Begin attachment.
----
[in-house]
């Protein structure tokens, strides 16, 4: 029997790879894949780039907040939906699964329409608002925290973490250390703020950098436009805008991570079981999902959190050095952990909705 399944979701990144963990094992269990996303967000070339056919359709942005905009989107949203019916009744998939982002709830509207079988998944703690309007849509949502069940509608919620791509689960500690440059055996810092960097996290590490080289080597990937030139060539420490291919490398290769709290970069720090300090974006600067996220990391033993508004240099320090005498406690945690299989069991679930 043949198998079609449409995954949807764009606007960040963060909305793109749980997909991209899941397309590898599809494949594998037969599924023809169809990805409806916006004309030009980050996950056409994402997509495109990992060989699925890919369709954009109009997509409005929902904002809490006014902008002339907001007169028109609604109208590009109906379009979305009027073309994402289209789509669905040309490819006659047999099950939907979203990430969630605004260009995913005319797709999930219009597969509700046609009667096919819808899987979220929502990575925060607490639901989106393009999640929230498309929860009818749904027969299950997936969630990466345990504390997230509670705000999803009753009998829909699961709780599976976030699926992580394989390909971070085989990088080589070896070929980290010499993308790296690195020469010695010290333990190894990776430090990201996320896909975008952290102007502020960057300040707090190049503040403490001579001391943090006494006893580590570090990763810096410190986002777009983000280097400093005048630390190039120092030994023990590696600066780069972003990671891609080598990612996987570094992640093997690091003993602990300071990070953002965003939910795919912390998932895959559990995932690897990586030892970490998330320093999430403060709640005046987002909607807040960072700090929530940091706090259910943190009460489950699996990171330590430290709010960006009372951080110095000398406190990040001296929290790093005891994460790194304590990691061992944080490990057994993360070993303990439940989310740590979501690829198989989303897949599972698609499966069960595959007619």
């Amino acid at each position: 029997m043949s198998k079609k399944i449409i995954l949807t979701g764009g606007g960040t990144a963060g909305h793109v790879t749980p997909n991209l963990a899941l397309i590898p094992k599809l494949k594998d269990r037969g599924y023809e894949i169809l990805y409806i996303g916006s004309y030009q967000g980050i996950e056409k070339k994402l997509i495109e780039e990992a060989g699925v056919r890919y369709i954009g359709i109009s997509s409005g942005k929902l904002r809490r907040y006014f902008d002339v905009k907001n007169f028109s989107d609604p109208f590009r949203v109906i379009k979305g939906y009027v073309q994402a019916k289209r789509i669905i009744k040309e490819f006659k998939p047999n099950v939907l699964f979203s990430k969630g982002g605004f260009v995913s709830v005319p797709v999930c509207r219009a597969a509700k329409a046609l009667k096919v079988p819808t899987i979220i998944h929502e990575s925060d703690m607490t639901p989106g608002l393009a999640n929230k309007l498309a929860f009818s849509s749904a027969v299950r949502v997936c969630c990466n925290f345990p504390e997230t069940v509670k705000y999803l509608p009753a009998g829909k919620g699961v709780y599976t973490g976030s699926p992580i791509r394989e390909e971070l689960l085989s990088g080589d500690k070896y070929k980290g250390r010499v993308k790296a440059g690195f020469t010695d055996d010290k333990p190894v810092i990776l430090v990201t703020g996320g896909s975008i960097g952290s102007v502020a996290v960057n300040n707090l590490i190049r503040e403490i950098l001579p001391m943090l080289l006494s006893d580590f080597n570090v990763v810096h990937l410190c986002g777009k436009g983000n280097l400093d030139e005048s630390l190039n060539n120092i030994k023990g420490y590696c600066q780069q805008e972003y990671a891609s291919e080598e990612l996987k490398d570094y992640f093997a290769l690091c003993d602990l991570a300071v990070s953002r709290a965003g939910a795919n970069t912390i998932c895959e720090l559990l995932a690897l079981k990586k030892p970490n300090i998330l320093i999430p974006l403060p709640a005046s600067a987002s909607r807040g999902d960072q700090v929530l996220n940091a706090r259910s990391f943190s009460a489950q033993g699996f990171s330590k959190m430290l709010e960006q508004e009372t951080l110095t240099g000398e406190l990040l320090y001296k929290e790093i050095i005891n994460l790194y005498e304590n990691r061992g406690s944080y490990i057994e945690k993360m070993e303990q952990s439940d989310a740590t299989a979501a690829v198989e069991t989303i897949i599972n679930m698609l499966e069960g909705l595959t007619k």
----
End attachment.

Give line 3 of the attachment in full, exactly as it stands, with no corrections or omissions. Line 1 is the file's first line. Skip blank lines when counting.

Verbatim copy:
């Amino acid at each position: 029997m043949s198998k079609k399944i449409i995954l949807t979701g764009g606007g960040t990144a963060g909305h793109v790879t749980p997909n991209l963990a899941l397309i590898p094992k599809l494949k594998d269990r037969g599924y023809e894949i169809l990805y409806i996303g916006s004309y030009q967000g980050i996950e056409k070339k994402l997509i495109e780039e990992a060989g699925v056919r890919y369709i954009g359709i109009s997509s409005g942005k929902l904002r809490r907040y006014f902008d002339v905009k907001n007169f028109s989107d609604p109208f590009r949203v109906i379009k979305g939906y009027v073309q994402a019916k289209r789509i669905i009744k040309e490819f006659k998939p047999n099950v939907l699964f979203s990430k969630g982002g605004f260009v995913s709830v005319p797709v999930c509207r219009a597969a509700k329409a046609l009667k096919v079988p819808t899987i979220i998944h929502e990575s925060d703690m607490t639901p989106g608002l393009a999640n929230k309007l498309a929860f009818s849509s749904a027969v299950r949502v997936c969630c990466n925290f345990p504390e997230t069940v509670k705000y999803l509608p009753a009998g829909k919620g699961v709780y599976t973490g976030s699926p992580i791509r394989e390909e971070l689960l085989s990088g080589d500690k070896y070929k980290g250390r010499v993308k790296a440059g690195f020469t010695d055996d010290k333990p190894v810092i990776l430090v990201t703020g996320g896909s975008i960097g952290s102007v502020a996290v960057n300040n707090l590490i190049r503040e403490i950098l001579p001391m943090l080289l006494s006893d580590f080597n570090v990763v810096h990937l410190c986002g777009k436009g983000n280097l400093d030139e005048s630390l190039n060539n120092i030994k023990g420490y590696c600066q780069q805008e972003y990671a891609s291919e080598e990612l996987k490398d570094y992640f093997a290769l690091c003993d602990l991570a300071v990070s953002r709290a965003g939910a795919n970069t912390i998932c895959e720090l559990l995932a690897l079981k990586k030892p970490n300090i998330l320093i999430p974006l403060p709640a005046s600067a987002s909607r807040g999902d960072q700090v929530l996220n940091a706090r259910s990391f943190s009460a489950q033993g699996f990171s330590k959190m430290l709010e960006q508004e009372t951080l110095t240099g000398e406190l990040l320090y001296k929290e790093i050095i005891n994460l790194y005498e304590n990691r061992g406690s944080y490990i057994e945690k993360m070993e303990q952990s439940d989310a740590t299989a979501a690829v198989e069991t989303i897949i599972n679930m698609l499966e069960g909705l595959t007619k």